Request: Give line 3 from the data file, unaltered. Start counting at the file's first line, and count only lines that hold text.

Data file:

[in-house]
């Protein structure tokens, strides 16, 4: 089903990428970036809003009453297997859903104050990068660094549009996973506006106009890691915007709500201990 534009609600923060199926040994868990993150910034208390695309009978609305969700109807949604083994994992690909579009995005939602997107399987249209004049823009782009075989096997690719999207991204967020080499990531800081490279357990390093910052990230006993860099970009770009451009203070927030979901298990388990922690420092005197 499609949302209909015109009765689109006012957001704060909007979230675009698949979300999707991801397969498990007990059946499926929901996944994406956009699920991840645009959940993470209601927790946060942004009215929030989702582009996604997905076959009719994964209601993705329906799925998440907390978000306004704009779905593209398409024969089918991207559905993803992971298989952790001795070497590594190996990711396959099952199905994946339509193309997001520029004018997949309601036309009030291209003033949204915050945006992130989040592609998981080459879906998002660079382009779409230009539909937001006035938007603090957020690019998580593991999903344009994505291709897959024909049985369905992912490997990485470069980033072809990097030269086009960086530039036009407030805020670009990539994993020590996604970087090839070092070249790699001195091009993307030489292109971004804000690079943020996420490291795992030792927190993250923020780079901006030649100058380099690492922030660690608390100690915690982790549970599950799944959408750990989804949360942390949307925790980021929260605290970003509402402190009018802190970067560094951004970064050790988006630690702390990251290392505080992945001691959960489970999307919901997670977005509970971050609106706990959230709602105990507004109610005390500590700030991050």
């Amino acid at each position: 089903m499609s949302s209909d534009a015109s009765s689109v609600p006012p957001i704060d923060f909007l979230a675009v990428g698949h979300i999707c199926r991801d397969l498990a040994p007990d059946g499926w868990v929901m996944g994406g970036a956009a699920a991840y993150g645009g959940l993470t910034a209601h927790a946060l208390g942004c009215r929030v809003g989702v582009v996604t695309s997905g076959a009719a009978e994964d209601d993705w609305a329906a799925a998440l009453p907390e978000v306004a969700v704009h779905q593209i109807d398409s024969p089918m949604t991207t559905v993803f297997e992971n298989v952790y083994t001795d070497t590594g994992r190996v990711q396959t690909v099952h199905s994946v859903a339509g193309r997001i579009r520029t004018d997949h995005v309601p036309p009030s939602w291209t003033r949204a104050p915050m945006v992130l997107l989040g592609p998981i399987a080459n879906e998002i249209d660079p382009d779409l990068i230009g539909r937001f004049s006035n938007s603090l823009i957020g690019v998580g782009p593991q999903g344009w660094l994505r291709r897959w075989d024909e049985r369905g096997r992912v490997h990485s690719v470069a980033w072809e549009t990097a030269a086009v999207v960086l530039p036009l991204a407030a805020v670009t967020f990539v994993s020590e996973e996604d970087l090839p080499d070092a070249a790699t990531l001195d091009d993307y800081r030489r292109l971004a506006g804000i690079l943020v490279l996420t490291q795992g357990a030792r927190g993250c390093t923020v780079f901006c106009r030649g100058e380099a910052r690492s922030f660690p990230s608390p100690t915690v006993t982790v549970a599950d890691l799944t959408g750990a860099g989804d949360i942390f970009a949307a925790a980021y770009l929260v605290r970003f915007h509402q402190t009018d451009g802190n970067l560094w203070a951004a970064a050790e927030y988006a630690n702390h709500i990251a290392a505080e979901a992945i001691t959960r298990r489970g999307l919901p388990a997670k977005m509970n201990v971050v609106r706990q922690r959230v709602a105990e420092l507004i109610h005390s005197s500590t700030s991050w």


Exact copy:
């Amino acid at each position: 089903m499609s949302s209909d534009a015109s009765s689109v609600p006012p957001i704060d923060f909007l979230a675009v990428g698949h979300i999707c199926r991801d397969l498990a040994p007990d059946g499926w868990v929901m996944g994406g970036a956009a699920a991840y993150g645009g959940l993470t910034a209601h927790a946060l208390g942004c009215r929030v809003g989702v582009v996604t695309s997905g076959a009719a009978e994964d209601d993705w609305a329906a799925a998440l009453p907390e978000v306004a969700v704009h779905q593209i109807d398409s024969p089918m949604t991207t559905v993803f297997e992971n298989v952790y083994t001795d070497t590594g994992r190996v990711q396959t690909v099952h199905s994946v859903a339509g193309r997001i579009r520029t004018d997949h995005v309601p036309p009030s939602w291209t003033r949204a104050p915050m945006v992130l997107l989040g592609p998981i399987a080459n879906e998002i249209d660079p382009d779409l990068i230009g539909r937001f004049s006035n938007s603090l823009i957020g690019v998580g782009p593991q999903g344009w660094l994505r291709r897959w075989d024909e049985r369905g096997r992912v490997h990485s690719v470069a980033w072809e549009t990097a030269a086009v999207v960086l530039p036009l991204a407030a805020v670009t967020f990539v994993s020590e996973e996604d970087l090839p080499d070092a070249a790699t990531l001195d091009d993307y800081r030489r292109l971004a506006g804000i690079l943020v490279l996420t490291q795992g357990a030792r927190g993250c390093t923020v780079f901006c106009r030649g100058e380099a910052r690492s922030f660690p990230s608390p100690t915690v006993t982790v549970a599950d890691l799944t959408g750990a860099g989804d949360i942390f970009a949307a925790a980021y770009l929260v605290r970003f915007h509402q402190t009018d451009g802190n970067l560094w203070a951004a970064a050790e927030y988006a630690n702390h709500i990251a290392a505080e979901a992945i001691t959960r298990r489970g999307l919901p388990a997670k977005m509970n201990v971050v609106r706990q922690r959230v709602a105990e420092l507004i109610h005390s005197s500590t700030s991050w």